Christians in the Age of Sincerity

Guest Post

By Dyana Herron

Image has just published its 25th anniversary issue (#80). We’re pleased today to run an excerpt from a symposium in that issue entitled “The Road Ahead: Voices for the Next Twenty-Five Years,” consisting of reflections by a group of writers under the age of 35.

Although I don’t consider myself to have a finger on the pulse of culture (I’m not a journalist or a critic or an academic, but someone who writes mostly from a limited personal perspective), I do agree that the contemporary public square seems a safer place to be a Christian artist or intellectual than it has in even the recent past.

This is a strange position for Christians to find ourselves in, because we are much more accustomed to persecution than popularity. I can imagine, though, that if Jesus, with his wavy hair and mellow but antiauthoritarian attitude, chose to appear as a young man in America today, he might just as likely be crowned prom king as King of the Jews. And then where would humanity be?

Christians have never been particularly cool, no matter how hard DC Talk or our youth pastors tried to convince us otherwise. That’s partly because our parents never allowed us to go to the good parties. But more because, historically, coolness is about detachment, distance, and self-assurance, whereas Christianity is about commitment, presence, and self-surrender.

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The Heaven of Animals: A Coin in the Mouth

Guest Post

By Jen Hinst-White

“I have this mystical-schmystical idea,” one of my writing teachers once said, “that stories exist outside of us somewhere, and it’s our job to get them down properly.”

He was a hard-nosed editor and a robust skeptic, and he confessed this notion five minutes before workshop’s end, as if not to give his own idea too much credence. I suspect, though, that most of us knew what he meant.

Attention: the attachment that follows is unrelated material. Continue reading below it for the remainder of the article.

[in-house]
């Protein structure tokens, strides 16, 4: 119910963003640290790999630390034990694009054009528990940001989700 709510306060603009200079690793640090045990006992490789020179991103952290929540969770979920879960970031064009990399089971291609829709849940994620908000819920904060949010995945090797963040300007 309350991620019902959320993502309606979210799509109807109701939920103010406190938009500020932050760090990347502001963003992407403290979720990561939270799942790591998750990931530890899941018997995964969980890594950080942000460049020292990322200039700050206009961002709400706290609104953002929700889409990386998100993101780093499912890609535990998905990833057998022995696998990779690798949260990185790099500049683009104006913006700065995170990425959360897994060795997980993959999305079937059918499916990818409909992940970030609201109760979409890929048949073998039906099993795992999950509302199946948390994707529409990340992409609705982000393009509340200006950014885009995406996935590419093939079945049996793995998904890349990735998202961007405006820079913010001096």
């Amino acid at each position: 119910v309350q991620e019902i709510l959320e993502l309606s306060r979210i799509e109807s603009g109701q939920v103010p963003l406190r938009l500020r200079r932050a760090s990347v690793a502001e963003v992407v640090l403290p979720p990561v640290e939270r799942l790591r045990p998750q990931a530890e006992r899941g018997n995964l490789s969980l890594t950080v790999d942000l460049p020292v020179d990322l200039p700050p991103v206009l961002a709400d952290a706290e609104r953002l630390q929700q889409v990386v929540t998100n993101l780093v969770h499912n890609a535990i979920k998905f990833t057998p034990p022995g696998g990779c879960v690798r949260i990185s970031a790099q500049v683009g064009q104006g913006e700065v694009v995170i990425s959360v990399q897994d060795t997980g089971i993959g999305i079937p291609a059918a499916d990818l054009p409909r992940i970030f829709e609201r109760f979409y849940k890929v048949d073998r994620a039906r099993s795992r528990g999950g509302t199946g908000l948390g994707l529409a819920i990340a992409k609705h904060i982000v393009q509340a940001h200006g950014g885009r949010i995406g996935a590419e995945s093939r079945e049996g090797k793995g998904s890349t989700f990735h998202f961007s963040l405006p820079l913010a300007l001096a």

And if we can be mystical-schmystical for a moment and imagine this is so: Well, what does it mean to get a story down “properly”? Skillfully, yes; honestly, one hopes; but do we employ the storyteller’s guile, or the sage’s compassion, or the filleting knife of the satirist? What do we do with the stories we catch?

I recently happened on The Heaven of Animals, the debut short story collection by David James Poissant, and it brought this question to mind. In it, Poissant casts his storyteller’s net and catches sixteen kinds of suffering. Here, a grief to ring the bell of every reader’s memory: deaths of friendships, parents, children. In several stories, it’s a marriage that dies, or else hovers in death’s doorway, waiting to tumble in or out.

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What We Wish For, What We Think Is True, Part 2

Guest Post

By Isaac Anderson

Continued from yesterday.

After we’ve gone our separate ways to work, the philosopher comes by my apartment for a beer. In addition to Descartes, this afternoon he taught Shakespeare, Sonnet 40. We walk out to the side yard, to a gazebo ringed with wood chips and dead leaves, gaze at the oaks wrapped in kudzu. I smoke American Spirits and he smokes a pipe and tells me about reading lines aloud to his students from that desolate verse: Take all my loves, my love, yea take them all.

It’s a poem reckoning with betrayal. The speaker’s mistress has taken up with his best friend. The word love repeats plaintively—love, love’s, loves—ineffectually, like a dead lighter that won’t produce a flame. Or as one commentator has it, like a spell cast to keep love from flying away.

I picture my friend reciting the sonnet’s lines aloud to his class, reciting and remembering the times he and his wife read to each other from old Russian novels (how different it feels now reading alone at night). I wonder if any of his students suspect how close Shakespeare is to describing the backdrop of their professor’s life.

Do they think about what lay behind his intensity? What makes him grip his pencil hard enough while reading that it accidentally snaps like a piece of straw in his hand?

We sit under the gazebo as he runs through the sonnet’s arc, recalling phrases. Lascivious grace, that’s a good one. His voice has a rarefied quality, hard to interpret, something beyond anger or self-recrimination, but with traces of each. The tree-lined neighborhood is quiet. Plumes of smoke become like thought-bubbles between us.

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